Dirrell decisions Rubio in easy win! McDonnell wins again against Kameda
(Photo credit: Lucas Noonan/Premier Boxing Champions) By Scott Bells: Anthony Dirrell (28-1-1, 22 KOs) bounced back from his loss to Badou Jack with an easy win against long faded former world title challenger Marco Antonio Rubio (59-8-1, 51 KOs) on Sunday afternoon in a fight televised by Premier Boxing Champions on CBS at the American Bank Center, Corpus Christi, Texas, USA.
Dirrell showed fast hands, but it really is worrying that he couldn’t put Rubio away – his lack of power really is worrying. Rubio was moving up in weight after being dominated by Gennday Golovkin so this fight was truly exceptional matchmaking from Dirrell’s promoters to make him look good.
In truth, Dirrell should never have lost to Badou Jack who is a slightly above average fighter who does the basics well but nothing exceptional. It kind of shows you where Anthony Dirrell ranks in the super middleweight division; his biggest win was the one against Sakio Bika and apart from that (and a draw against the same fighter), he has quite the padded record.
The thing I most enjoyed about his performance was his back flip at the final bell….Dirrell has good agility and fast hands but seems to not want to mix it with the best in the division. Rubio never really offered much with his slow punching and straight ahead style – this fight had far more for Rubio to gain than Dirrell and Rubio just looked like he had nothing left in the tank after a long and battle hardened career; it may now be time for him to get out of the sport to avoid taking any more one-sided battling at the top level. Instead of fighting a Rubio, Dirrell needs to be fighting a Degale, Abraham or even a Felix Sturm to get a notable win on his record and get his name back to the top of the division. At least his brother Andre has fought some better names (despite losing twice in his biggest fights) and is far more difficult to face due to his lightning quick hands, elusive style and southpaw stance. It is difficult for both the Dirrells to be the best in a division which includes Andre Ward (for now!) but when you have title holders such as Chudinov and Abraham, you would think there are opportunities there for both to make a mark.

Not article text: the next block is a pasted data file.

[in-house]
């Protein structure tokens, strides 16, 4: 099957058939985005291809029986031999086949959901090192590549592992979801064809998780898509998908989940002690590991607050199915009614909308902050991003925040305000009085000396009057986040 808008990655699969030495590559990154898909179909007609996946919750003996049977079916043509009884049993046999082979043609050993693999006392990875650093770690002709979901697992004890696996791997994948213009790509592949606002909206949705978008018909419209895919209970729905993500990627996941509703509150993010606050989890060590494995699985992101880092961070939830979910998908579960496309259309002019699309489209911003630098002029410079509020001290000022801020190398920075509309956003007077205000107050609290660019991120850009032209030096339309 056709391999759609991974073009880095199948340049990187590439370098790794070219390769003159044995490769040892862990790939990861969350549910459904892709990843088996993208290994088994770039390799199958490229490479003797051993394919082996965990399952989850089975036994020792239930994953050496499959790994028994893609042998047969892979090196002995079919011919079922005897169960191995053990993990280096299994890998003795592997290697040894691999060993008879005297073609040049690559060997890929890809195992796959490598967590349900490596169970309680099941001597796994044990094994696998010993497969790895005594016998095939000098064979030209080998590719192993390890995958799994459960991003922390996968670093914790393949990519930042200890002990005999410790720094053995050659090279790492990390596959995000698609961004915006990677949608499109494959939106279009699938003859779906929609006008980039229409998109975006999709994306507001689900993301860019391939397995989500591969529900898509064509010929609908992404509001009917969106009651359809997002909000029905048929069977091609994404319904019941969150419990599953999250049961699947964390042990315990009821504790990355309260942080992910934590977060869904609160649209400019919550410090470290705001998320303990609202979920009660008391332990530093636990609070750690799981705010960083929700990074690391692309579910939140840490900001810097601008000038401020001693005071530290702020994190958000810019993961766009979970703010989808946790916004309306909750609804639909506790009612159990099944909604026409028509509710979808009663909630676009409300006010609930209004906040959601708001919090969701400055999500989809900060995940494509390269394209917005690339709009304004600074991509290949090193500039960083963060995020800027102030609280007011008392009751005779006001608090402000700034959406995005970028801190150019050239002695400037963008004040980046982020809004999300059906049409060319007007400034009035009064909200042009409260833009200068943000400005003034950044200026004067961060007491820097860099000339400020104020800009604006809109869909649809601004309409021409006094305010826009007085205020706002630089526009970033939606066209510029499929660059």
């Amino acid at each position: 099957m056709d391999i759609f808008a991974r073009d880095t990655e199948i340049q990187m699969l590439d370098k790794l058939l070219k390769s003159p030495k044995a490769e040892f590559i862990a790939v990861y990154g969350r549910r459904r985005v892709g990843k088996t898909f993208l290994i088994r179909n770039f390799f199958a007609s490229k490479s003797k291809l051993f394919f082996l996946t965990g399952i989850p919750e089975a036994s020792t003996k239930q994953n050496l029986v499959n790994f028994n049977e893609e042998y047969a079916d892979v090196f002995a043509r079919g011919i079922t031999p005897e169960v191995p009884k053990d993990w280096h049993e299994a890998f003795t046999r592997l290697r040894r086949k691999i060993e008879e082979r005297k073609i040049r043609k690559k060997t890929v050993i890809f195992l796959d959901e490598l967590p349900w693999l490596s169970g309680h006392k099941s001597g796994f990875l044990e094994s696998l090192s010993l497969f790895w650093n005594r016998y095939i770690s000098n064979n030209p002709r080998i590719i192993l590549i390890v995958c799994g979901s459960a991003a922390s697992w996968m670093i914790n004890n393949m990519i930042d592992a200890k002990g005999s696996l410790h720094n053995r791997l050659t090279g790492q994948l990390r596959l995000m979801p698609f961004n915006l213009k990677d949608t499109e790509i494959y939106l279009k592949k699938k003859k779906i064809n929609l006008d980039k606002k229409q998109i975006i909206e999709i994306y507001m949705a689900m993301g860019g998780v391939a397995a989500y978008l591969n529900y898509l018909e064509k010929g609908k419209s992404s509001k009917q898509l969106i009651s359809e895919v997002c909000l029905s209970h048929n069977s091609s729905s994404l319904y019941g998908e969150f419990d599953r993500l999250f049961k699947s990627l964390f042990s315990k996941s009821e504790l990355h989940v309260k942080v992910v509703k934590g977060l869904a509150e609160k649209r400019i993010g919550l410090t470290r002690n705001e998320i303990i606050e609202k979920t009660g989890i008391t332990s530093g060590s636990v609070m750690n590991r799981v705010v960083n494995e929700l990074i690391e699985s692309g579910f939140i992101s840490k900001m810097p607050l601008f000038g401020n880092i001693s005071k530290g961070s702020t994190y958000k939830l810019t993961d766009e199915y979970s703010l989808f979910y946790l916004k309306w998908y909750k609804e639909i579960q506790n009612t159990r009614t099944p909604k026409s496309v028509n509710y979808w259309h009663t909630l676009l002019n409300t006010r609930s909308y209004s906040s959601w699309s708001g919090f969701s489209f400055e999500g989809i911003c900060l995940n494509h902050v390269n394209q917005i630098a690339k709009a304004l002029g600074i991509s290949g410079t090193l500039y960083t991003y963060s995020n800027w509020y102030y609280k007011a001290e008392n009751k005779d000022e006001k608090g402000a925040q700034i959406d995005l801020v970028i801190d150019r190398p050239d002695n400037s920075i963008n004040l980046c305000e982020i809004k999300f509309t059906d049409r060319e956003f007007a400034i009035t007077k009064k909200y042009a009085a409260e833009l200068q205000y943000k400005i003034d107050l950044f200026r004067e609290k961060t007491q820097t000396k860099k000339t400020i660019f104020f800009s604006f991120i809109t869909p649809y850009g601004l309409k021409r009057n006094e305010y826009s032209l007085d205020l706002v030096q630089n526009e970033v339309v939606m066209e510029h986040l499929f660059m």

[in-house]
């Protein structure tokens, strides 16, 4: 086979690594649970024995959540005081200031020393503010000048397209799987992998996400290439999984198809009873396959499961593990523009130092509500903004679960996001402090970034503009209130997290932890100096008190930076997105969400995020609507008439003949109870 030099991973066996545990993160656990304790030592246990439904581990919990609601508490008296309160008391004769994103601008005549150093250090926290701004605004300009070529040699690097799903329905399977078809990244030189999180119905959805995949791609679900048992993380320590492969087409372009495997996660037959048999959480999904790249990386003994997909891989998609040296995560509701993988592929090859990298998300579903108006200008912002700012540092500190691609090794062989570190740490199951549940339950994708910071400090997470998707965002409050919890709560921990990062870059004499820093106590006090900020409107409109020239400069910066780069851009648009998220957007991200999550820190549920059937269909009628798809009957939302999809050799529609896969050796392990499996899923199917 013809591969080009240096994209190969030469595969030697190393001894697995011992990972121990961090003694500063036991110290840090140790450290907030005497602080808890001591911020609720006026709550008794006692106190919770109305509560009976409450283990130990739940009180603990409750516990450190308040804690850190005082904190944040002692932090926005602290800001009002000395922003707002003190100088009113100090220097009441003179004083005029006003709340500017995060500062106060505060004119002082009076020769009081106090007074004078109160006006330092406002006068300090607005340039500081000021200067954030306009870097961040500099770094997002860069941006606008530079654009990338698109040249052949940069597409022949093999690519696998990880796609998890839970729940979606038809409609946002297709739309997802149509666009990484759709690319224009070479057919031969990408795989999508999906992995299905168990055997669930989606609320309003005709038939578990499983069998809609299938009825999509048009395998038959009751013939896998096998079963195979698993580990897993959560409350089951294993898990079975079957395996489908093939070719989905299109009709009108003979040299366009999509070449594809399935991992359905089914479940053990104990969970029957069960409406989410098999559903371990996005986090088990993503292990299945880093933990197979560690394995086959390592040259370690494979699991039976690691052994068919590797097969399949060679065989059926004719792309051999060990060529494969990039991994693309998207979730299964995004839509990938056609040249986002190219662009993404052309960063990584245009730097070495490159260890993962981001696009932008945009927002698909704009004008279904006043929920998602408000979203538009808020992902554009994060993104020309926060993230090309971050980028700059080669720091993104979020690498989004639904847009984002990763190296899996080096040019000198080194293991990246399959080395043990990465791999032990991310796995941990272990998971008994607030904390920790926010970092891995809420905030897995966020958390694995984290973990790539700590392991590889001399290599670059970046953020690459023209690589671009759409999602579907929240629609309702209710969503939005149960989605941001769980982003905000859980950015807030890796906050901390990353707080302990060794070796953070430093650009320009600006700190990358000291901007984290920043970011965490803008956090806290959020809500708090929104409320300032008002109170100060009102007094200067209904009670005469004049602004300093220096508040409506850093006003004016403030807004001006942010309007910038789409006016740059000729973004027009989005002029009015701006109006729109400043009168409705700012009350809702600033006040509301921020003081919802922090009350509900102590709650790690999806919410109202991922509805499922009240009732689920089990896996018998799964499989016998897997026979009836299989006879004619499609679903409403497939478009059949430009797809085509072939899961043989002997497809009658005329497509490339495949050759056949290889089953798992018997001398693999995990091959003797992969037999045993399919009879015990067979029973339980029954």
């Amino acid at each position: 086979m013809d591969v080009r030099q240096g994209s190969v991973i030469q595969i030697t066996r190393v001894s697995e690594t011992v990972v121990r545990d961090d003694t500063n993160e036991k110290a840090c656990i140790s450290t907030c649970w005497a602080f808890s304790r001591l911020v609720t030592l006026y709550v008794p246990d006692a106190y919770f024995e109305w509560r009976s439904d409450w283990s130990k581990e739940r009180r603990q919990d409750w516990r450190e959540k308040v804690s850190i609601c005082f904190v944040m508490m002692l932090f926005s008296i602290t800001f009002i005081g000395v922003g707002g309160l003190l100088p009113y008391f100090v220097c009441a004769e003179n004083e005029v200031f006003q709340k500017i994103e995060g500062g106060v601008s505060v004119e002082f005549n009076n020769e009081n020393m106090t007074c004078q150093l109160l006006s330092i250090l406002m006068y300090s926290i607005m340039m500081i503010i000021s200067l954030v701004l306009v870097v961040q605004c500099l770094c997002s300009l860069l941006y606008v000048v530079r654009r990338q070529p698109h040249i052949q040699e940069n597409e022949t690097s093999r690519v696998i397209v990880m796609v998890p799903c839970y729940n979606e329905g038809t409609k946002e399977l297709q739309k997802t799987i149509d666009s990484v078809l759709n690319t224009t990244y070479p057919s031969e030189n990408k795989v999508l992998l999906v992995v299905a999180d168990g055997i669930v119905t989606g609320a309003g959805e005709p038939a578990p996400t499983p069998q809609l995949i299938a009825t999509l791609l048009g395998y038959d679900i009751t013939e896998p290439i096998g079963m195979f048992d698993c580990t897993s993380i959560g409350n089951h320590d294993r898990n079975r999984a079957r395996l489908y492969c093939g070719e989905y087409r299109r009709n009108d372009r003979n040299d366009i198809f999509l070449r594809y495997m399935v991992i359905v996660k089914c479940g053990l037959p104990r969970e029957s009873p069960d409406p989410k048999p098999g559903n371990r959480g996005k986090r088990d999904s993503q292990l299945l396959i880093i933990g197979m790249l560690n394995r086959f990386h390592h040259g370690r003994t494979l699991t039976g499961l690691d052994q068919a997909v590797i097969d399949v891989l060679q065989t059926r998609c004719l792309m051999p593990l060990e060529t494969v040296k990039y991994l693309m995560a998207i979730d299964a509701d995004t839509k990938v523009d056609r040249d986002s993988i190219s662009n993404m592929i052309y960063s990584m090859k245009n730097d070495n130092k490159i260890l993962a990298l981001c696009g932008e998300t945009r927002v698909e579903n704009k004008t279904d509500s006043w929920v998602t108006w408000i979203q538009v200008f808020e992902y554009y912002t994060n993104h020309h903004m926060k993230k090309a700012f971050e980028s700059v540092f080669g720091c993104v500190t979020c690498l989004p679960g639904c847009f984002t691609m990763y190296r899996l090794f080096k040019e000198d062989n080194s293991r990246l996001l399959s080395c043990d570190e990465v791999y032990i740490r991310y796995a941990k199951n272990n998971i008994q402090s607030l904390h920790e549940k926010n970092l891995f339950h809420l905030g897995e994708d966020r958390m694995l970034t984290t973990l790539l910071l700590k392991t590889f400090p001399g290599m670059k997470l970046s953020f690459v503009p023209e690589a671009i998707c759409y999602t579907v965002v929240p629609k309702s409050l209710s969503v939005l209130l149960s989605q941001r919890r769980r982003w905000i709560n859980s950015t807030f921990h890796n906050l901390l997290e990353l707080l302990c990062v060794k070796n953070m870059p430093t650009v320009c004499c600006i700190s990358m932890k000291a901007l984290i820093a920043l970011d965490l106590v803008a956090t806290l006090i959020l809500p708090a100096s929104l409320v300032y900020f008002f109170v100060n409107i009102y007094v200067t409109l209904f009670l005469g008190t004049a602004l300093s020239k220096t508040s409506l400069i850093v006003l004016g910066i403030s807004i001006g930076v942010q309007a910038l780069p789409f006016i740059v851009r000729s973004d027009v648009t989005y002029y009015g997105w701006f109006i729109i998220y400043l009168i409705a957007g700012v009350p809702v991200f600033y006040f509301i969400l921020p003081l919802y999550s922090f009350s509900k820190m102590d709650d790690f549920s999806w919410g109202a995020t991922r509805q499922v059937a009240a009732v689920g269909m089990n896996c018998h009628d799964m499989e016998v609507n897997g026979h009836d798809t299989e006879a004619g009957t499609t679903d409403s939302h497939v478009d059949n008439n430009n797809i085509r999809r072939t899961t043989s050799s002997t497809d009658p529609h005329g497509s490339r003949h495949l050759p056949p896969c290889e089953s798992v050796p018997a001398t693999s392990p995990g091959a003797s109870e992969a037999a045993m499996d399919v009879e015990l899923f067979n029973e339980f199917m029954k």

In the other bout of the night, Jamie McDonnell cemented his place among the best at bantamweight with a hard fought, but clear victory over Tomoki Kameda – McDonnell walked him down all night and landed some good punches throughout, knocking Kameda down with a good shot that caught Kameda off balance in the 12th. Kameda fought well and it was competitive, especially early on where I had Kameda winning a good share of the opening 5 round but McDonnell was supremely conditioned for this fight and should now either go after a fight with the winner of Yamanaka-Moreno or move up to super-bantamweight and look to get a domestic super fight with Scott Quigg. To be honest, I think he should stay at bantamweight and clean up the division which seems very do-able at this stage. The exposure in the USA is really helping establish McDonnell as a world class fighter who is always in an exciting fight and will certainly help with future bouts.
Kameda played his part and still definitely has a good future in the division; we should probably go after the WBO title which is certainly a winnable fight against an opponent he has beaten before. It was definitely the fight of the night and I think that, of both the fights, Jamie McDonnell has done a great job of standing out in the crowd and British fans will be very proud of his achievements.
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